*It is unclear from the Ryan proposal whether pre-existing condition exclusions would be banned in their entirety, or if the ban would only extend to individuals who maintain continuous coverage (in either the employer or individual market, or some combination thereof).
Obstacles: -Requires use of budget reconciliation process
-Only reaches revenue components of law
-Does not address “replace” promise from campaign
-Repeal of individual mandate could disrupt insurance industry
In the wake of the Democratic Congress’s loss of a supermajority in early 2010, the Democrats were forced to use an archaic, little-known process called “reconciliation” to pass the Affordable Care Act and to avoid the inevitable Republican filibuster. In short, this process allowed Congress to reconcile already-passed House and Senate versions of the law through budgetary/revenue tweaks. The process can only be used to correct budgetary/revenue items though. It cannot otherwise be used to repeal a non-budgetary, substantive provision of the law.
Congressional Republicans used this experience as a roadmap earlier this year to pass a “repeal” of the Affordable Care Act (which didn’t garner much press because it was ultimately vetoed by President Obama). It wasn’t a true repeal because, as noted above, Congress could only repeal budgetary/revenue provisions of the law using this process.
While that effort would not necessarily be reflective of a Republican post-election effort, it is important nonetheless because it offers clues into how the Republican Congress might proceed following Trump’s swearing in, on January 20, 2017. Notably, at that time Republicans seemed aware of the fact that it would be politically unpopular to immediately revoke the subsidy afforded to those persons enrolled in the Marketplace, so instead the law would have delayed repeal of the Marketplace tax credit for two years. Presumably, the rationale here was that this would give Congress the opportunity to arrange for an alternative (or more likely, to force bi-partisan compromise on the issue after this reconciliation bill, which was a “poison pill,” of sorts, passed). Further, certain high-profile surrogates of Trump have already indicated that the law will not be repealed until a suitable replacement is in place.
While not a comprehensive overview, the below chart highlights which provisions would have been impacted under that law (and the proposed effective date).
It remains to be seen whether this process will be readily available to the newly formed Congress. Notably, many members of Congress who voted for this partial repeal have gone on record indicating they may not have voted for the law if they had reason to believe President Obama would not veto it.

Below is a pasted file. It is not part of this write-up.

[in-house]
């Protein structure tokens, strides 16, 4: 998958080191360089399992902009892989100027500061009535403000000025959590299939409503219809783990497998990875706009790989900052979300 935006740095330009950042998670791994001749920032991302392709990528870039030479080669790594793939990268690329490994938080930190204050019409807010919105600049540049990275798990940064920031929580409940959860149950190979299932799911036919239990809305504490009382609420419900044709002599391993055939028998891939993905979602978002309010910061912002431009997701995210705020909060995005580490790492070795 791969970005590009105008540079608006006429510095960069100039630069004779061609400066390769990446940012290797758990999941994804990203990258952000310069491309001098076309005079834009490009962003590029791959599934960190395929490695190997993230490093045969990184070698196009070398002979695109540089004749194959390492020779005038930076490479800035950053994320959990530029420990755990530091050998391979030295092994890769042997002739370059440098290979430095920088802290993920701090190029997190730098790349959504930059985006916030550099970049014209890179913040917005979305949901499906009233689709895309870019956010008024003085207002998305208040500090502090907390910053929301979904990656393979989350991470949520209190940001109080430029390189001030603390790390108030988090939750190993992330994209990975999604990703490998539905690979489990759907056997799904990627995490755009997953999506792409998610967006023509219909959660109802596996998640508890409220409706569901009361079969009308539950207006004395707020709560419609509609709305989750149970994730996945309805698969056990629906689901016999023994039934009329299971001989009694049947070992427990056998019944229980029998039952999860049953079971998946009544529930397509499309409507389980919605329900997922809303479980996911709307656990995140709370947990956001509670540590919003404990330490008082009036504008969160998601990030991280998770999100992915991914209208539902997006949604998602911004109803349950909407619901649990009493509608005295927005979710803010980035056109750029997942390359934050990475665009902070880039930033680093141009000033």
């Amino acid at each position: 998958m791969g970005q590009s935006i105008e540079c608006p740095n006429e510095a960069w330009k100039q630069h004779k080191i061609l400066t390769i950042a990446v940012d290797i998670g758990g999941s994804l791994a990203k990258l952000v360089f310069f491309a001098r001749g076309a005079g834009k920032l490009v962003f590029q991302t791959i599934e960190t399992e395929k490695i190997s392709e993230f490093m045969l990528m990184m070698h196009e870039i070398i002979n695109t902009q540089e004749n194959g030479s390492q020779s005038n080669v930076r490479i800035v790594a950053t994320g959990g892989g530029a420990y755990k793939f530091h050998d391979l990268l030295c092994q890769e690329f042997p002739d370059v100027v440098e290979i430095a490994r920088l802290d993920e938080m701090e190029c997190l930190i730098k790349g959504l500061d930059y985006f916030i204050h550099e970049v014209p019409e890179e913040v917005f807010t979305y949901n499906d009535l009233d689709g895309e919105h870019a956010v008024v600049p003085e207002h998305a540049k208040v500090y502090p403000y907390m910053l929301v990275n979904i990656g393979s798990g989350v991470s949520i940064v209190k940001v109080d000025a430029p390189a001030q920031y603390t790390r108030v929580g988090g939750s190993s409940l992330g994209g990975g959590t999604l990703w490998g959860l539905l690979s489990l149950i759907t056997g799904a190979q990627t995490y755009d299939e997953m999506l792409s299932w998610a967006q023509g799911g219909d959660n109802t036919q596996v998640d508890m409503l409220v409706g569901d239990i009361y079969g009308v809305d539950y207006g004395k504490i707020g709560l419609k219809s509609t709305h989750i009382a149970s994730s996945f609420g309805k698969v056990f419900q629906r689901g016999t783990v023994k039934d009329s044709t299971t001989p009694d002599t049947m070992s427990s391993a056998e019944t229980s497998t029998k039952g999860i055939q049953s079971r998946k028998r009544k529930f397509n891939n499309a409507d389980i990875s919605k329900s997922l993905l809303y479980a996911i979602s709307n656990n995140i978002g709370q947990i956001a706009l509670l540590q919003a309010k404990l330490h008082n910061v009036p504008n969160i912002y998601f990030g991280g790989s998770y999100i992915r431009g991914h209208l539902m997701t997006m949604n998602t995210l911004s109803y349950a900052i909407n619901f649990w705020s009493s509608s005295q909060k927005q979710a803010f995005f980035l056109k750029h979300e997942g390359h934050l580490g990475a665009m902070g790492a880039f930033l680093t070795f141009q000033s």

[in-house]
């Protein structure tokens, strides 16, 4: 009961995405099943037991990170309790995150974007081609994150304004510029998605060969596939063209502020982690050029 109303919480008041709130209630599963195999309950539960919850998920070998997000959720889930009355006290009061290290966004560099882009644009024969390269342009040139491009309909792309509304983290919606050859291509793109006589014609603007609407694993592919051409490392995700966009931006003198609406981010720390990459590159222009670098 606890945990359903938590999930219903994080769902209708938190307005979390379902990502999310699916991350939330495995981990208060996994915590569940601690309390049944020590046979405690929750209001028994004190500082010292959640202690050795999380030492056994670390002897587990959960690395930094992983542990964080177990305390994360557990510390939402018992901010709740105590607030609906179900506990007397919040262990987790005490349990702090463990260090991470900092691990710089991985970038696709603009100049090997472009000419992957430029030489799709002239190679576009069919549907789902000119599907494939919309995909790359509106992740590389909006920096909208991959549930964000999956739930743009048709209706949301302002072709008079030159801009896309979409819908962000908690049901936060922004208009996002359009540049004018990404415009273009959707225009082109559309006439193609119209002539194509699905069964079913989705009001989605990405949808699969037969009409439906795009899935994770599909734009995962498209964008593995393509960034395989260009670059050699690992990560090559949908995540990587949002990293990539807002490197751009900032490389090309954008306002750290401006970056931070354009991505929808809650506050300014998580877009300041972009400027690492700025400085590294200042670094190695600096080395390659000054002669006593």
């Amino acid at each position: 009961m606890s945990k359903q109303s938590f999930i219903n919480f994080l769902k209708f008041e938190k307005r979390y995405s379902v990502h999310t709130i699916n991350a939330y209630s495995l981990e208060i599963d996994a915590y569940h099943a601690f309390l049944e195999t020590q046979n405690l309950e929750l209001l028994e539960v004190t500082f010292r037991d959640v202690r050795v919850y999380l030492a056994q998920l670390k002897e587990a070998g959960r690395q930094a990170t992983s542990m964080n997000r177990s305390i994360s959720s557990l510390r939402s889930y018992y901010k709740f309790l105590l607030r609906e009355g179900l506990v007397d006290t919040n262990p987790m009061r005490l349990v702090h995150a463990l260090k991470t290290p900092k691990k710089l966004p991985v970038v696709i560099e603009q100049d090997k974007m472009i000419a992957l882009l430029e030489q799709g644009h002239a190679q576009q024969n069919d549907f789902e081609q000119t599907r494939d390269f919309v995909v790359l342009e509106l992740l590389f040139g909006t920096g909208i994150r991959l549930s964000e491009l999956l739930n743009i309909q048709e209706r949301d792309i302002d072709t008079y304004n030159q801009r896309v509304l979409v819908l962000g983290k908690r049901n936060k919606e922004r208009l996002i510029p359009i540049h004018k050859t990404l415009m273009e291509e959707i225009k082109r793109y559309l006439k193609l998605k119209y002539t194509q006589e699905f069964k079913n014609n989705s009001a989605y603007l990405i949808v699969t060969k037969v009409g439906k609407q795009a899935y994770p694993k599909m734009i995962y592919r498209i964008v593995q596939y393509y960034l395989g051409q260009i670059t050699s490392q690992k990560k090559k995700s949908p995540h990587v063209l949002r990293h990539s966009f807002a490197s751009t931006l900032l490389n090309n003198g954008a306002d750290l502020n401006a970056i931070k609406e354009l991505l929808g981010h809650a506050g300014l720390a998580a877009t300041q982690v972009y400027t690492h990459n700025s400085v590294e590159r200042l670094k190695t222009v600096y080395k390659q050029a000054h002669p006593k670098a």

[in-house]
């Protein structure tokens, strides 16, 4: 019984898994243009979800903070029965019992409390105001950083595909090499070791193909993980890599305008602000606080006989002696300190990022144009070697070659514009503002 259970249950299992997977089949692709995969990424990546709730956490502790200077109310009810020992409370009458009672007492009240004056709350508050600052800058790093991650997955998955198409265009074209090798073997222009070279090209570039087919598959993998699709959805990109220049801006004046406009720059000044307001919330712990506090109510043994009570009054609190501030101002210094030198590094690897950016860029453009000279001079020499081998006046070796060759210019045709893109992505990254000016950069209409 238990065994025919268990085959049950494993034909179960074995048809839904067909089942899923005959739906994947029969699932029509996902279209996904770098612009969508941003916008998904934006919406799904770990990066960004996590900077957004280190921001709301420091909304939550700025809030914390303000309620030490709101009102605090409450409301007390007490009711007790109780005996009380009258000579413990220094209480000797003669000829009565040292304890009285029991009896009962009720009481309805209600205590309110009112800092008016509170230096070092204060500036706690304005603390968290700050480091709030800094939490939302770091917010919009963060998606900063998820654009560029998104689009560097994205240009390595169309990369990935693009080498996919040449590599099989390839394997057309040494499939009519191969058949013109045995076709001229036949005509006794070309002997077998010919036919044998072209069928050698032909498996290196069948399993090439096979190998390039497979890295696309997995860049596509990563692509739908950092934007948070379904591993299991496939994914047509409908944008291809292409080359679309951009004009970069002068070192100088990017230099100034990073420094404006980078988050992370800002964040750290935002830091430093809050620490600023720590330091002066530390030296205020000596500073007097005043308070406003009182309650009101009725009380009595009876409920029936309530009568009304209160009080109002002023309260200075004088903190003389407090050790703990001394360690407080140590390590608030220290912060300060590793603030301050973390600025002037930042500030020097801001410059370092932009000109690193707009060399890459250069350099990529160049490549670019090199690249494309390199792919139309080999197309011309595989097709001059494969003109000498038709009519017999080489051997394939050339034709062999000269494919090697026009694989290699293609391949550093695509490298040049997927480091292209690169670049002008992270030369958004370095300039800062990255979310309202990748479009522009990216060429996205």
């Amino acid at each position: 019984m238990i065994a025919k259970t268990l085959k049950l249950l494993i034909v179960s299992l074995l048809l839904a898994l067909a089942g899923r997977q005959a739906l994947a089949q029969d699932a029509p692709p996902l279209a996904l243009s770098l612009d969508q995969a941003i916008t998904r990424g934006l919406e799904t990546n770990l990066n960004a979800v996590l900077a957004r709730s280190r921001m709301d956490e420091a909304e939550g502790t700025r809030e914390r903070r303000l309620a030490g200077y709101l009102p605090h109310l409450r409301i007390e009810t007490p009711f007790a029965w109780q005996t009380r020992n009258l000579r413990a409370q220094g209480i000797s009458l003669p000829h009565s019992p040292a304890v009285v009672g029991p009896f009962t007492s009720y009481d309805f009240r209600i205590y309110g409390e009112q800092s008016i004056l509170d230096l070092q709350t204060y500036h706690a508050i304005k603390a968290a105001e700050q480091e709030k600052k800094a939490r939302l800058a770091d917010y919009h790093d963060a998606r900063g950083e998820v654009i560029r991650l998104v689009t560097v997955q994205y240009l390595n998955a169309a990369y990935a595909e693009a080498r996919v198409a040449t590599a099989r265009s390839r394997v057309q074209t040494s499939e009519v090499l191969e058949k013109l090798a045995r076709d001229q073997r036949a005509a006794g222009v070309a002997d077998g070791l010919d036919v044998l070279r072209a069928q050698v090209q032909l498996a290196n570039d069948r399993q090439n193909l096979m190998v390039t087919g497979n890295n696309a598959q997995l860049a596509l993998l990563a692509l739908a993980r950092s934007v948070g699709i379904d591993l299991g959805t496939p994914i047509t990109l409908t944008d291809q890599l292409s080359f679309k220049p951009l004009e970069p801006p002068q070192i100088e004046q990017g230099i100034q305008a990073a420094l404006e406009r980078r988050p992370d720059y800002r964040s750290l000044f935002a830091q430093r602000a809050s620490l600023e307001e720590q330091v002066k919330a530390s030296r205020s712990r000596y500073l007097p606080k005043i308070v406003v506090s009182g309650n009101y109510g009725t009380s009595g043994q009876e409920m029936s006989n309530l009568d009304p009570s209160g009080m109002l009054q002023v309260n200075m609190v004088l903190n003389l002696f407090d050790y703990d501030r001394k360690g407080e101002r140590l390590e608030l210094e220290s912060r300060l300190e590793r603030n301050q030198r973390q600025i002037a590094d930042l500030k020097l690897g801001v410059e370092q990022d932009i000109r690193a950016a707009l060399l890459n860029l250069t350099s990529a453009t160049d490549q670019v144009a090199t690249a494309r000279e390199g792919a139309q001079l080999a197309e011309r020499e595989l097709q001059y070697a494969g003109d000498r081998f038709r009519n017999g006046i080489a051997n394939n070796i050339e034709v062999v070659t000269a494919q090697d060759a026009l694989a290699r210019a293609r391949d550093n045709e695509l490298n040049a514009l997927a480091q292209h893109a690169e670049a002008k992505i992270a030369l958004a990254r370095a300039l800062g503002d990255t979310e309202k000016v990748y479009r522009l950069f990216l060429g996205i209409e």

Further, as noted above, a repeal of the individual mandate, without further action to incentivize individuals to enroll when healthy, could create a so-called “death spiral” in the health care insurance marketplace where only sick persons enroll, driving up the overall cost of coverage.
Individual Mandate (retroactive to original effective date)
Employer Mandate (retroactive to original effective date)
Transitional reinsurance program fee
Ban on reimbursement for over-the-counter drugs
Additional tax on non-medical disbursements from
health savings accounts
$2,500 cap on health flexible spending account deferrals
Medical device tax
Health insurer fee
Limit on deduction for Medicare Part D subsidy
Additional Medicare tax on high earners
Repeal in two years
Marketplace Advanced premium tax credits
Small employer healthcare tax credit
Modifications through Regulatory Action
Likelihood: - High
Obstacles: -Requires agency regulatory process
-Only reaches interpretive portions of regulations
-Does not address repeal and replace promise from campaign
In addition to Congressional action to repeal all or part of the Affordable Care Act, the Trump administration could work through the regulatory agencies to modify certain interpretive aspects of the law. For example, one identified target that has raised the ire of conservatives is the inclusion of free birth control for women. The Affordable Care Act itself does not specify that contraceptives are a covered expense. However, when the Department of Health and Human Services issued its regulations defining preventive care, they included contraceptive coverage for women. A direction by the Trump administration to his new Secretary of HHS could accomplish this change. We are monitoring other similar changes that could be accomplished without the involvement of Congress.
In sum, the only thing certain following yesterday’s election is that there will be more uncertainty for years to come. For the time being, the Affordable Care Act remains in effect and in full force, so we strongly encourage employers to proceed accordingly unless and until a new law is signed into the books changing that landscape.